Fewer sea lions have been stranded this year, but that’s a bad sign, scientists say
More than 3,000 sea lions were found stranded on Southern California beaches last year, a statistical surge that amounted to more than the previous five years combined.
So far this year, the number of strandings is down, but scientists say it’s a sign that the sea lion population is dwindling rather than recovering. An ongoing fish famine is preventing mothers from producing enough milk, resulting in smaller and less hardy pups.
As of Monday, there had been 375 sea lion strandings so far in 2016, still busier than usual. According to National Oceanic and Atmospheric Administration data, about 160 sea lions are found stranded during the first two months of a typical year.
Warmer waters and less available prey are hurting newly born sea lions the most, potentially slowing down the species’ population growth, scientists say.
“It’s going to decline,” said Sharon Melin, wildlife biologist at the NOAA Alaska Fisheries Science Center in Seattle. “We don’t know how much and we don’t know exactly when we’ll be seeing that signal, but it has to.”
Field researchers travel to the sea lion breeding grounds on San Miguel and San Nicolas islands to keep tabs on the population and its health.
During NOAA’s survey of the sea lion breeding grounds, Melin said, researchers saw more dead pups than usual. The increased mortality could cause fewer pups to become stranded because they’re dying before they can leave the islands, she said. The exact number of dead pups is not known.
Since 2009, the weight of 3-month-old sea lion pups has been below expectations. The pups that were born in June and first weighed in September should have gained about 20 pounds in the last six months, Melin said, but they haven’t grown at all.
“It still looks very grim this year,” Melin said.
Earlier this month, an 8-month-old sea lion pup was found malnourished and dehydrated in La Jolla. The pup was rescued by SeaWorld San Diego and has gained 4 pounds during the last several weeks. The pup, nicknamed Marina, is one of hundreds of underweight and underfed sea lions found stranded on the California coast.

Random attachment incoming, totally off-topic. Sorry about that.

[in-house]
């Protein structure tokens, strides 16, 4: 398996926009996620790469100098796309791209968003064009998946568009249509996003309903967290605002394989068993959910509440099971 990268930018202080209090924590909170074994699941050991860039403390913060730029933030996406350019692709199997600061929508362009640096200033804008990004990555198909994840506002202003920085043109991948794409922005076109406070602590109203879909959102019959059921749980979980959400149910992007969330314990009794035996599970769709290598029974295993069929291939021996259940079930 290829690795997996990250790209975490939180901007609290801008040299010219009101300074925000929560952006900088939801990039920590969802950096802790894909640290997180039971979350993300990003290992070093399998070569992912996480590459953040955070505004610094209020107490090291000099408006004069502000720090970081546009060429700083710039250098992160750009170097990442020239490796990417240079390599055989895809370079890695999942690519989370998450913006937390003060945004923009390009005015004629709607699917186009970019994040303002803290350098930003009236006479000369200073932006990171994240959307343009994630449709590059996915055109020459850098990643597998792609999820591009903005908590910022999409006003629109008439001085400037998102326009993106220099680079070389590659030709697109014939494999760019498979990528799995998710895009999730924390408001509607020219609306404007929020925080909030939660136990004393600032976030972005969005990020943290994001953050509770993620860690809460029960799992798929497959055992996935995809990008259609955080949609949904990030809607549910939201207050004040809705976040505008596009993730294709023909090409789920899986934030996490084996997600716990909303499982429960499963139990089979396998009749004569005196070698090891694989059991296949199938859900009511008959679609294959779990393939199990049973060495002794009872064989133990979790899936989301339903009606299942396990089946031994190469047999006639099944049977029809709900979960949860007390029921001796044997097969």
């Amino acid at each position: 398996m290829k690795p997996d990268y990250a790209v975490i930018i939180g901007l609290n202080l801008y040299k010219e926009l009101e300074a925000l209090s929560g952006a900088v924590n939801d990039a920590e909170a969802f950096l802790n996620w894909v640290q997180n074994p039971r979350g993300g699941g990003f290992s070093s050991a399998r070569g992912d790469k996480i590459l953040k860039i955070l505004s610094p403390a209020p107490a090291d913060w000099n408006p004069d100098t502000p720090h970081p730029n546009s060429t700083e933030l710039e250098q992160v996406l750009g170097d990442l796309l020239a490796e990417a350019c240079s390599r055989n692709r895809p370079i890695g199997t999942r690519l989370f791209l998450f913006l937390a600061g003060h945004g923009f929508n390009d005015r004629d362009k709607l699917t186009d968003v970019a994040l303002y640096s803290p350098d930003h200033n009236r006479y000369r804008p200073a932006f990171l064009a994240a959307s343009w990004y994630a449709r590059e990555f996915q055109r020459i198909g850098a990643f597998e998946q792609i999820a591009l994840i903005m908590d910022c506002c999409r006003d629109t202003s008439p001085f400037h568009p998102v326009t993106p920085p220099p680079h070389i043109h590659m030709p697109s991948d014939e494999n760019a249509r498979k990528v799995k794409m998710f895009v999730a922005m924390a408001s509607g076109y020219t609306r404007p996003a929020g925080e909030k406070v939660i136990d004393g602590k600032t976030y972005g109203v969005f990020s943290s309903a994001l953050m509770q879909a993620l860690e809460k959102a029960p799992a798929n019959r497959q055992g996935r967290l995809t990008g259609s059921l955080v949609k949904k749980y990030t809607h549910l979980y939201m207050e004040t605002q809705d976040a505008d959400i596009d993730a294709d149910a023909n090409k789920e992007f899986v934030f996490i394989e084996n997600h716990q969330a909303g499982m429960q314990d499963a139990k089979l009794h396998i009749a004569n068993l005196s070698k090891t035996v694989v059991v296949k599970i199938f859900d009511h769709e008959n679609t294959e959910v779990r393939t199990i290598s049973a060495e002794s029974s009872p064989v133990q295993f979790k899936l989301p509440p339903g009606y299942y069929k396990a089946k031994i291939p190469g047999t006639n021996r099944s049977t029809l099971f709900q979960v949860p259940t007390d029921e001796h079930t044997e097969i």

SeaWorld San Diego typically rescues 200 marine mammals in any given year. Already this year, there are 147 sea lions in SeaWorld’s care, according to spokesman David Koontz.
Because sea lion mothers have to travel farther to feed, their pups are going several days without feeding. Like dolphins and seals, sea lions get their hydration from the food they eat. Not having enough food can cause the mammals to deteriorate fast.
“It’s a double-whammy,” Koontz said.
The expected average weight of a 3-month-old California sea lion is 33 pounds, NOAA says, but it’s been running around 26 pounds. In the last seven years, the birth weight of pups on San Miguel has fallen below the mean. These pups have a more difficult time surviving in open waters and lack the energy needed to forage for food.
At this age, pups are dependent on mother’s milk. The low birth weight suggests that there isn’t adequate prey near the island for the mothers to produce enough milk.
“It’s a clear sign that there is a mismatch between supply and demand,” said Nate Mantua, a NOAA climate scientist.
Warming waters hurt the prey that the sea lions eat. Some of the prey may leave for colder waters, or like the sea lions, slowly die off. Mantua said that the best evidence of warming is the arrival of large fish such as marlin and mahi mahi that have appeared in the Southern California waters.
Sea lions typically eat Pacific sardine, northern anchovy, Pacific hake, rockfish and market squid. In June, female sea lions typically give birth to one pup each. That pup is dependent on its mother for nearly a year.
The dearth of food across the ocean isn’t harming the adult sea lions as much as the pups. But the warmer waters are pushing the typical prey out of the mothers’ feeding range, forcing them to get creative.
“It may not be something they are familiar with or good at catching,” Melin said. “Or, they’ll try to follow it and sometimes catch it. They stay out too long, and their pup starves to death.”
Melin said more pups are leaving their mothers before they are ready, probably because of hunger. Already physically small and unskilled at foraging, the pups will often die in search of food or end up stranded on beaches.
Wheaton writes for the San Diego Union-Tribune.
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